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Identification of Sphingosine 1-Phosphate Receptor Subtype 1 (S1P1) as a Pathogenic Factor in Transient Focal Cerebral Ischemia

Identification of Sphingosine 1-Phosphate Receptor Subtype 1 (S1P1) as a Pathogenic Factor in Transient Focal Cerebral Ischemia
Transient middle cerebral artery occlusion (tMCAO); S1P(1); AUY954; S1P(1) shRNA; Microglia
Issue Date
MOLECULAR NEUROBIOLOGY, v. 55, No. 3, Page. 2320-2332
Medically relevant roles of receptor-mediated sphingosine 1-phosphate (S1P) signaling have become a successful or promising target for multiple sclerosis or cerebral ischemia. Animal-based proof-of-concept validation for the latter is particularly through the neuroprotective efficacy of FTY720, a non-selective S1P receptor modulator, presumably via activation of S1P(1). In spite of a clear link between S1P signaling and cerebral ischemia, it remains unknown whether the role of S1P(1) is pathogenic or neuroprotective. Here, we investigated the involvement of S1P(1) along with its role in cerebral ischemia using a transient middle cerebral artery occlusion ("tMCAO") model. Brain damage following tMCAO, as assessed by brain infarction, neurological deficit score, and neural cell death, was reduced by oral administration of AUY954, a selective S1P(1) modulator as a functional antagonist, in a therapeutic paradigm, indicating that S1P(1) is a pathogenic mediator rather than a neuroprotective mediator. This pathogenic role of S1P(1) in cerebral ischemia was reaffirmed because tMCAO-induced brain damage was reduced by genetic knockdown with an intracerebroventricular microinjection of S1P(1) shRNA lentivirus into the brain. Genetic knockdown of S1P(1) or AUY954 exposure reduced microglial activation, as assessed by reduction in the number of activated microglia and reversed morphology from amoeboid to ramified, and microglial proliferation in ischemic brain. Its role in microglial activation was recapitulated in lipopolysaccharide-stimulated primary mouse microglia, in which the mRNA expression level of TNF-alpha and IL-1 beta, well-known markers for microglial activation, was reduced in microglia transfected with S1P(1) siRNA. These data suggest that the pathogenic role of S1P(1) is associated with microglial activation in ischemic brain. Additionally, the pathogenic role of S1P(1) in cerebral ischemia appears to be associated with the blood-brain barrier disruption and brain-derived neurotrophic factor (BDNF) downregulation. Overall, findings from the current study clearly identify S1P(1) signaling as a pathogenic factor in transient focal cerebral ischemia, further implicating S1P(1) antagonists including functional antagonists as plausible therapeutic agents for human stroke.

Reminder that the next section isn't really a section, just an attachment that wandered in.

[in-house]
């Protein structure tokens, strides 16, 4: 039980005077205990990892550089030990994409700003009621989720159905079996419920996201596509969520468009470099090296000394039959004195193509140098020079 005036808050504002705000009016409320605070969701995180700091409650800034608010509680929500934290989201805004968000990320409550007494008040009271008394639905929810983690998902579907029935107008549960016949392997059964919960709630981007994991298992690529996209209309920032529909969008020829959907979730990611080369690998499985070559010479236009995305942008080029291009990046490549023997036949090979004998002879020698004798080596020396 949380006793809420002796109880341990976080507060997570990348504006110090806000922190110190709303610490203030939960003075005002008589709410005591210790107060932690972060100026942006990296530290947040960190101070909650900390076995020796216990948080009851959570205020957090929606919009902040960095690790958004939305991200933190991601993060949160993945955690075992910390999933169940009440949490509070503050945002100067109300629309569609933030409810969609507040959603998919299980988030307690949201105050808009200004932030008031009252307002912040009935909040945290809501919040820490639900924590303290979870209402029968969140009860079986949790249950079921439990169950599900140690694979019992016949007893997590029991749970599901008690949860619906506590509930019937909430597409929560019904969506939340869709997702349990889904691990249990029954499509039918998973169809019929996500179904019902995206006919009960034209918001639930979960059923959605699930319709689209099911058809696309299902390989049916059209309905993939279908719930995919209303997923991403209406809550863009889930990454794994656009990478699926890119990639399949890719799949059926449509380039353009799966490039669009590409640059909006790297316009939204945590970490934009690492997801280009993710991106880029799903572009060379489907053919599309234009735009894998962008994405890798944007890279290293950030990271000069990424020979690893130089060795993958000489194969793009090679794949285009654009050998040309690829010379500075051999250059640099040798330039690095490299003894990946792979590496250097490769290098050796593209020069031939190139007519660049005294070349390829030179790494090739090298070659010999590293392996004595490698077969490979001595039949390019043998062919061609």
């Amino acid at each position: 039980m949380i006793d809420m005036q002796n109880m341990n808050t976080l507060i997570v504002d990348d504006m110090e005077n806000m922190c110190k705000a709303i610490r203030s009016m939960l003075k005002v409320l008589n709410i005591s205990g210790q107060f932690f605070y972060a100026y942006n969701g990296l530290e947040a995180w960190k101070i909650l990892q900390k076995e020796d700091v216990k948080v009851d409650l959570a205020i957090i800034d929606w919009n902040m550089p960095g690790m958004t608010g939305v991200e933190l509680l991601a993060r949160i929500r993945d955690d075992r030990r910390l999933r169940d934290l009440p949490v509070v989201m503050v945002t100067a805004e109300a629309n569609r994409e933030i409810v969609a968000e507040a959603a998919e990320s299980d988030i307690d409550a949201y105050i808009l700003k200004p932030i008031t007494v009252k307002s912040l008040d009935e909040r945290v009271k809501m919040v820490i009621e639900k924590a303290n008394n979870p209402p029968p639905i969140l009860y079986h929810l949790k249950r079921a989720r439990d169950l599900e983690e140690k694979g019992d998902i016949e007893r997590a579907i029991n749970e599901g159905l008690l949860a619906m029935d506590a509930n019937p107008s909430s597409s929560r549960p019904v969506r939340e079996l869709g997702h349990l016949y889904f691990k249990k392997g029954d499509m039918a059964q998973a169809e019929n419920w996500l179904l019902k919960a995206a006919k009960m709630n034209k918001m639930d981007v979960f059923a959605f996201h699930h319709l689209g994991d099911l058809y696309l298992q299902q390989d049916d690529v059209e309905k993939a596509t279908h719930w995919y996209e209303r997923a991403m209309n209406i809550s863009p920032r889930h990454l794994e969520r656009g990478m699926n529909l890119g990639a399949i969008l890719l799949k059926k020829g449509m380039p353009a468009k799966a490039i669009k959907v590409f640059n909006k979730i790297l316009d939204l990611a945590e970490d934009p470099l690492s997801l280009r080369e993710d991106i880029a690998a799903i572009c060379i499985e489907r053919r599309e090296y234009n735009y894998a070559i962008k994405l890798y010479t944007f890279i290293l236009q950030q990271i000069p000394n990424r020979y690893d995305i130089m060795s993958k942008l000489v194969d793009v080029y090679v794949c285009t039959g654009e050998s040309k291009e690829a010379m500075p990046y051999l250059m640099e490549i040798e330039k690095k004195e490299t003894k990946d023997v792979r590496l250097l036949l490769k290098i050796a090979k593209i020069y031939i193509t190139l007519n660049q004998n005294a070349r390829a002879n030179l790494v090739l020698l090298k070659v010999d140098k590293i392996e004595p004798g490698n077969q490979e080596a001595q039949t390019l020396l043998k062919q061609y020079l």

0893-7648; 1559-1182
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